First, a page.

Australia has ranked last for its climate policy among more than 60 nations in a global performance report released at COP26 on Tuesday.
The annual climate change performance index put Australia's policy decisions behind China, the world's biggest emitter of fossil fuel, as well as the other 56 countries and the European Union which together generate 90 per cent of global greenhouse gas emissions.
Australia's overall ranking - which takes policy, emissions, renewable energy and energy use into account - slipped four spots from 2020.
It is now ranked ahead of only Korea, Chinese Taipei, Canada, Iran, Saudi Arabia and Kazakhstan.
The report, released at the climate conference in Glasgow by Germanwatch, the New Climate Institute and the Climate Action Network, ranked Denmark, Sweden, Norway, the United Kingdom and Morocco as the five best-ranked nations on the index.
Australian Conservation Foundation manager Gavan McFadzean said while 130 countries had lifted their near term climate ambition, Australia had not, relegating the country to the bottom of the pack with the likes of Saudi Arabia and Iran.
"Although renewable energy is booming in Australia, all the work has been done by state and territory governments and the private sector, which is why Australia is rock bottom on the table of national climate policies," Mr McFadzean said.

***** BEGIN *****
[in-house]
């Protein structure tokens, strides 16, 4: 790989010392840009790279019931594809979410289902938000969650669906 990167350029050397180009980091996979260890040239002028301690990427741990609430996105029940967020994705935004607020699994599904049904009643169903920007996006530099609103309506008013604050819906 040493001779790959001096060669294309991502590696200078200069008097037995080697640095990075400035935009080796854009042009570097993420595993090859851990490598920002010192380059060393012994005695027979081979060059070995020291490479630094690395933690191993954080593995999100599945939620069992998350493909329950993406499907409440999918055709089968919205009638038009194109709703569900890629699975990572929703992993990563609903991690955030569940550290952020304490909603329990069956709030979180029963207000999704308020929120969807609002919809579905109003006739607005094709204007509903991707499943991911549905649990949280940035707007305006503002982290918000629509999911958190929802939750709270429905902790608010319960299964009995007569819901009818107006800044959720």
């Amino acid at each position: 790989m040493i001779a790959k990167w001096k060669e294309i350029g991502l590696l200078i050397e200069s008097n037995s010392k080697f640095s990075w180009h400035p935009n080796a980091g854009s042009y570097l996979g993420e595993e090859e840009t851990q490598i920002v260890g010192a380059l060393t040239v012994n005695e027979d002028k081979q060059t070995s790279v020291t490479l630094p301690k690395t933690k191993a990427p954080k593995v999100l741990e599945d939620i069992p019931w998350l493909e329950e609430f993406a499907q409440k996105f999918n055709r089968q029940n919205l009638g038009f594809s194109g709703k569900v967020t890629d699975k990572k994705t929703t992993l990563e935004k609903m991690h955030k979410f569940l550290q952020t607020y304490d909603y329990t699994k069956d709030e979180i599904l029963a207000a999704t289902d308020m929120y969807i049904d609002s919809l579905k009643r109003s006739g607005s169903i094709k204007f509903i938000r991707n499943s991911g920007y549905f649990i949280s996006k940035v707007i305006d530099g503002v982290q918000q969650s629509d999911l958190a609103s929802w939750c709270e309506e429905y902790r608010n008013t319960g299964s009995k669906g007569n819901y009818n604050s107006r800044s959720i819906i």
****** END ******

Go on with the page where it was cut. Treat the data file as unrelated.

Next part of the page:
"The Australian government's refusal to budge on 2030 targets has been widely criticised in Glasgow and is out of step with public opinion at home with a major poll this year showing a majority of Australians, in every federal seat, wants stronger climate action this decade."
Former Australian government climate negotiator and climate program director at the Australian Institute Richie Merzian said this year's climate change performance index ranking was proof nobody had fallen for the Morrison government's fraud of a net-zero plan.
"Australia tries to deflect its own inaction by pointing to other high-emitting countries, yet our ranking on this index shows that we are doing much worse than the countries we like to point the finger at on climate," Mr Merzian said.
"COP26 was squarely focused on increasing short-term action and the Australia government won't even consider improving its weak, dated emission reduction target for 2030.
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